PINstimation provides utilities for the estimation of probability of informed trading models: original PIN (PIN) in Easley and O’Hara (1992) and Easley et al. (1996); multilayer PIN (MPIN) in Ersan (2016); Adjusted PIN (AdjPIN) in Duarte and Young (2009); and volume- synchronized PIN (VPIN) in Easley et al. (2011, 2012). Various computation methods suggested in the literature are included. Data simulation tools and trade classification algorithms are among the supplementary utilities. The package enables fast and precise solutions for the sophisticated, error-prone and time-consuming estimation procedure of the probability of informed trading measures, and it is compact in the sense detailed estimation results can be achieved by solely the use of raw trade level data.

We introduce a new function called

`classify_trades()`

that enables users to classify high-frequency (HF) trades individually, without aggregating them.

For each HF trade, the function assigns a variable`isBuy`

that is set to`TRUE`

if the trade is buyer-initiated, or`FALSE`

if it is seller-initiated.The

`aggregate_trades()`

function enables users to aggregate high-frequency (HF) trades at different frequencies. In the previous version, HF trades were automatically aggregated into daily trade data. However, with the updated version, users can now specify the desired frequency, such as every 15 minutes.

- Main functionalities
- Installation
- Examples
- Resources
- Note to frequent users
- Contributions
- Alternative packages
- Getting help

The functionalities that the package offers are summarized below:

**PIN model**- estimate the PIN model using the functions
`pin()`

,`pin_yz()`

,`pin_gwj()`

, and`pin_ea()`

. - compute initial parameter sets using the functions
`initials_pin_yz()`

,`initials_pin_gwj()`

, and`initials_pin_ea()`

. - generate simulation data following the PIN model using
`generatedata_mpin(layers=1)`

. - evaluate factorizations of the PIN likelihood functions using
`fact_pin_eho()`

,`fact_pin_lk()`

,`fact_pin_e()`

. - estimate the PIN model by
**the Bayesian approach**(Gibbs Sampler) using`pin_bayes()`

**(*)** .

- estimate the PIN model using the functions
**MPIN model**- estimate the MPIN model using the functions
`mpin_ml()`

and`mpin_ecm()`

. - compute initial parameter sets using
`initials_mpin()`

. - detect the number of layers in data using
`detectlayers_e()`

,`detectlayers_eg()`

, and`detectlayers_ecm()`

. - generate simulation data following the MPIN model using
`generatedata_mpin()`

. - evaluate the factorization of the MPIN likelihood function through
`fact_mpin()`

.

- estimate the MPIN model using the functions
**AdjPIN model**- estimate the AdjPIN model using the function
`adjpin()`

. - compute initial parameter sets using functions
`initials_adjpin()`

,`initials_adjpin_cl()`

, and`initials_adjpin_rnd()`

. - generate simulation data following the AdjPIN model using
`generatedata_adjpin()`

. - evaluate the factorization of the AdjPIN likelihood function through
`fact_adjpin()`

.

- estimate the AdjPIN model using the function
**VPIN**- estimate the VPIN model using the function
`vpin()`

- estimate the VPIN model using the function
**Data classification**- Classify high-frequency data through
`tick`

,`quote`

,`LR`

and`EMO`

algorithms using the function`aggregate_trades()`

- Classify high-frequency data through

The easiest way to get PINstimation is the following:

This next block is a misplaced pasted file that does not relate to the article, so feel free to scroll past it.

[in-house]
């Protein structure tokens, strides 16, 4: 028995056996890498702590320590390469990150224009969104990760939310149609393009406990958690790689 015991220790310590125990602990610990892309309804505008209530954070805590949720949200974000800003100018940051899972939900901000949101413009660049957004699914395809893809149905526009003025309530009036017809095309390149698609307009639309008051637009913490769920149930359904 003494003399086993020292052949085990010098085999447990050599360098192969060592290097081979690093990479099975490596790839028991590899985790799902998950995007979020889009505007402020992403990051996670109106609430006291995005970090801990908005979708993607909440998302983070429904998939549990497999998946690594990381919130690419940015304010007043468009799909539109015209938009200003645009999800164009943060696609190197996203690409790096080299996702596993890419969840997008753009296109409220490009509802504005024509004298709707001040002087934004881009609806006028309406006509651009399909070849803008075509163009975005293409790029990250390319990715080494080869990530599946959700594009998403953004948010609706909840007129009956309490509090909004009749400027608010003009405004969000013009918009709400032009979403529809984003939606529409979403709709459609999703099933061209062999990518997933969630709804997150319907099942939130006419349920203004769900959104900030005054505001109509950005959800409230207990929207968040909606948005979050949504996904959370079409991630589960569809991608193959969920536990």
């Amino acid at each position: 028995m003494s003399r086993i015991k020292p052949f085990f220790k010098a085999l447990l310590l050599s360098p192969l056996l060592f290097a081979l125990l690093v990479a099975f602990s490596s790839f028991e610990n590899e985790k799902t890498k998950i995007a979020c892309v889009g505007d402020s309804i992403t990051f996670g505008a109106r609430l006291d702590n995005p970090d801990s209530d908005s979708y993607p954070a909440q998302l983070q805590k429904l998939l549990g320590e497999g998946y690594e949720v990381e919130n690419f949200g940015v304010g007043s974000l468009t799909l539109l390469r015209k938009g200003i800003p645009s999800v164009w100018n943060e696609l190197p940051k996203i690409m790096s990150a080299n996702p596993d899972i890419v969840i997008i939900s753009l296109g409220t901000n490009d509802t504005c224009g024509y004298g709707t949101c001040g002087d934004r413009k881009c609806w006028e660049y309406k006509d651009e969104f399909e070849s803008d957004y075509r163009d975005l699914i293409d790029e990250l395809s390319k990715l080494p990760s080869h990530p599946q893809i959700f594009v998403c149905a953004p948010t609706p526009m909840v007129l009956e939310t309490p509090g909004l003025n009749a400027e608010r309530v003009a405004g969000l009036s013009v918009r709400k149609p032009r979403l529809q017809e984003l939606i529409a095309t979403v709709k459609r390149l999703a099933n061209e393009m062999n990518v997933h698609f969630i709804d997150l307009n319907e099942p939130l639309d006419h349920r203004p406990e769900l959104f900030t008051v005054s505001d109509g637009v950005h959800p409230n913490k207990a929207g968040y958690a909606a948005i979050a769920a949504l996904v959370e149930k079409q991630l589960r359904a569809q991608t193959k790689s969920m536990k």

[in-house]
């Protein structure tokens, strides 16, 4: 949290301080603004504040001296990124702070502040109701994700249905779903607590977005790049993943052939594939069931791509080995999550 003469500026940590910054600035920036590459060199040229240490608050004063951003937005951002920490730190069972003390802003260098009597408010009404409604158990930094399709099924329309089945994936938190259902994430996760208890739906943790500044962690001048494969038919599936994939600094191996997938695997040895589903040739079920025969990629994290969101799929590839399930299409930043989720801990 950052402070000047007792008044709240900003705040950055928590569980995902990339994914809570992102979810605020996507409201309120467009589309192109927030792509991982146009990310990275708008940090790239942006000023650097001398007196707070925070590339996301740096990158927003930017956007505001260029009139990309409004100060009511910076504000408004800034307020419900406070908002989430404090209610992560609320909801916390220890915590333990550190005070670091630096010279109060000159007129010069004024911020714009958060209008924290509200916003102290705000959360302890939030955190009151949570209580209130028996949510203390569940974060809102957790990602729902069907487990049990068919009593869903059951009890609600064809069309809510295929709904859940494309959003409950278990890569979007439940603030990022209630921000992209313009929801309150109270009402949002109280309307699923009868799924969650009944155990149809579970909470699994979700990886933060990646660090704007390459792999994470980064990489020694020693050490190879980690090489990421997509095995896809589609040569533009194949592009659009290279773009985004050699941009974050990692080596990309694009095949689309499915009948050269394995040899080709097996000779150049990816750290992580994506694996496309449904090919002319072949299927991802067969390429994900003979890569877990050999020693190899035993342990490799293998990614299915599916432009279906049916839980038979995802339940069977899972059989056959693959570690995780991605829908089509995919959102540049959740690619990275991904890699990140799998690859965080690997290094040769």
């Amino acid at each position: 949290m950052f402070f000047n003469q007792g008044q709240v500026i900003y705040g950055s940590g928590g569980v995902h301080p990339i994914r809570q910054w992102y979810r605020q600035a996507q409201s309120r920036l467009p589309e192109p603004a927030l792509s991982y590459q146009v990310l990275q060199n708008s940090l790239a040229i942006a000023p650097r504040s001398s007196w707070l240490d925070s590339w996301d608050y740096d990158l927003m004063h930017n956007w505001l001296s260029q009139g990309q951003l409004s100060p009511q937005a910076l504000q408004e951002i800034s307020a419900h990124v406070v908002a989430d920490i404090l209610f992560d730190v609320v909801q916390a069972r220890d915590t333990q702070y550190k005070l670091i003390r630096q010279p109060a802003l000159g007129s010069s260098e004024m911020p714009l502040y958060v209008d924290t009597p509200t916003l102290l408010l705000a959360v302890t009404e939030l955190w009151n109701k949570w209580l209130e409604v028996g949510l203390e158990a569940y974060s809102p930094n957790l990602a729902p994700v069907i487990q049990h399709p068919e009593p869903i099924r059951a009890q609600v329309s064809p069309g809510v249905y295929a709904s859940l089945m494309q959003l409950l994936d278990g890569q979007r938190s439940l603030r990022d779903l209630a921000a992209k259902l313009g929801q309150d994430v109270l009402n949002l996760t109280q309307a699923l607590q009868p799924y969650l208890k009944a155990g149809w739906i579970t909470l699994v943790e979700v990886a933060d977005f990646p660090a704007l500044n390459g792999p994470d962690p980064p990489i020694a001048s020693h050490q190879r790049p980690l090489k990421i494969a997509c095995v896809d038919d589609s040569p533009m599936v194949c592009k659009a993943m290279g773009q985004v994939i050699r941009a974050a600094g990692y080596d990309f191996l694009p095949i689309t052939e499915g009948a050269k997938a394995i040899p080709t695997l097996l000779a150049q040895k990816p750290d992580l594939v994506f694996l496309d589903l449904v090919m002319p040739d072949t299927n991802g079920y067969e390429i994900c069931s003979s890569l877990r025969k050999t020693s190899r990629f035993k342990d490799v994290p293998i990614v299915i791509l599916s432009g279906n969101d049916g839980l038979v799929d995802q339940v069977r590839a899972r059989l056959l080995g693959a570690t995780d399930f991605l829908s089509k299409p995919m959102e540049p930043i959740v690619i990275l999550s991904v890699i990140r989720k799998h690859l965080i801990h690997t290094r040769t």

`install.packages("PINstimation")`

To get a bugfix or to use a feature from the development version, you can install the development version of PINstimation from GitHub.

```
# install.packages("devtools")
# library(devtools)
::install_github("monty-se/PINstimation", build_vignettes = TRUE) devtools
```

Loading the package

`library(PINstimation)`

We estimate the PIN model on preloaded dataset
`dailytrades`

using the initial parameter sets of Ersan &
Alici (2016).

`<- pin_ea(dailytrades) estimate `

```
## [+] PIN Estimation started
## |[1] Likelihood function factorization: Ersan (2016)
## |[2] Loading initial parameter sets : 5 EA initial set(s) loaded
## |[3] Estimating PIN model (1996) : Using Maximum Likelihood Estimation
## |+++++++++++++++++++++++++++++++++++++| 100% of PIN estimation completed
## [+] PIN Estimation completed
```

We run the estimation of the MPIN model on preloaded dataset
`dailytrades`

using:

- the maximum-likelihood method.

`<- mpin_ml(dailytrades) ml_estimate `

```
## [+] MPIN estimation started
## |[1] Detecting layers from data : using Ersan and Ghachem (2022a)
## |[=] Number of layers in the data : 3 information layer(s) detected
## |[2] Computing initial parameter sets : using algorithm of Ersan (2016)
## |[3] Estimating the MPIN model : Maximum-likelihood standard estimation
## |+++++++++++++++++++++++++++++++++++++| 100% of mpin estimation completed
## [+] MPIN estimation completed
```

- the ECM algorithm.

`<- mpin_ecm(dailytrades) ecm_estimate `

```
## [+] MPIN estimation started
## |[1] Computing the range of layers : information layers from 1 to 8
## |[2] Computing initial parameter sets : using algorithm of Ersan (2016)
## |[=] Selecting initial parameter sets : max 100 initial sets per estimation
## |[3] Estimating the MPIN model : Expectation-Conditional Maximization algorithm
## |+++++++++++++++++++++++++++++++++++++| 100% of estimation completed [8 layer(s)]
## |[3] Selecting the optimal model : using lowest Information Criterion (BIC)
## [+] MPIN estimation completed
```

Compare the aggregate parameters obtained from the ML, and ECM estimations.

```
<- rbind(ml_estimate@aggregates, ecm_estimate@aggregates)
mpin_comparison rownames(mpin_comparison) <- c("ML", "ECM")
cat("Probabilities of ML, and ECM estimations of the MPIN model\n")
print(mpin_comparison)
```

Display the summary of the model estimates for all number of layers.

```
<- getSummary(ecm_estimate)
summary show(summary)
```

```
## layers em.layers MPIN Likelihood AIC BIC AWE
## Model[1] 1 1 0.566 -3226.469 6462.9 6473.4 6508.9
## Model[2] 2 2 0.577 -800.379 1616.8 1633.5 1690.3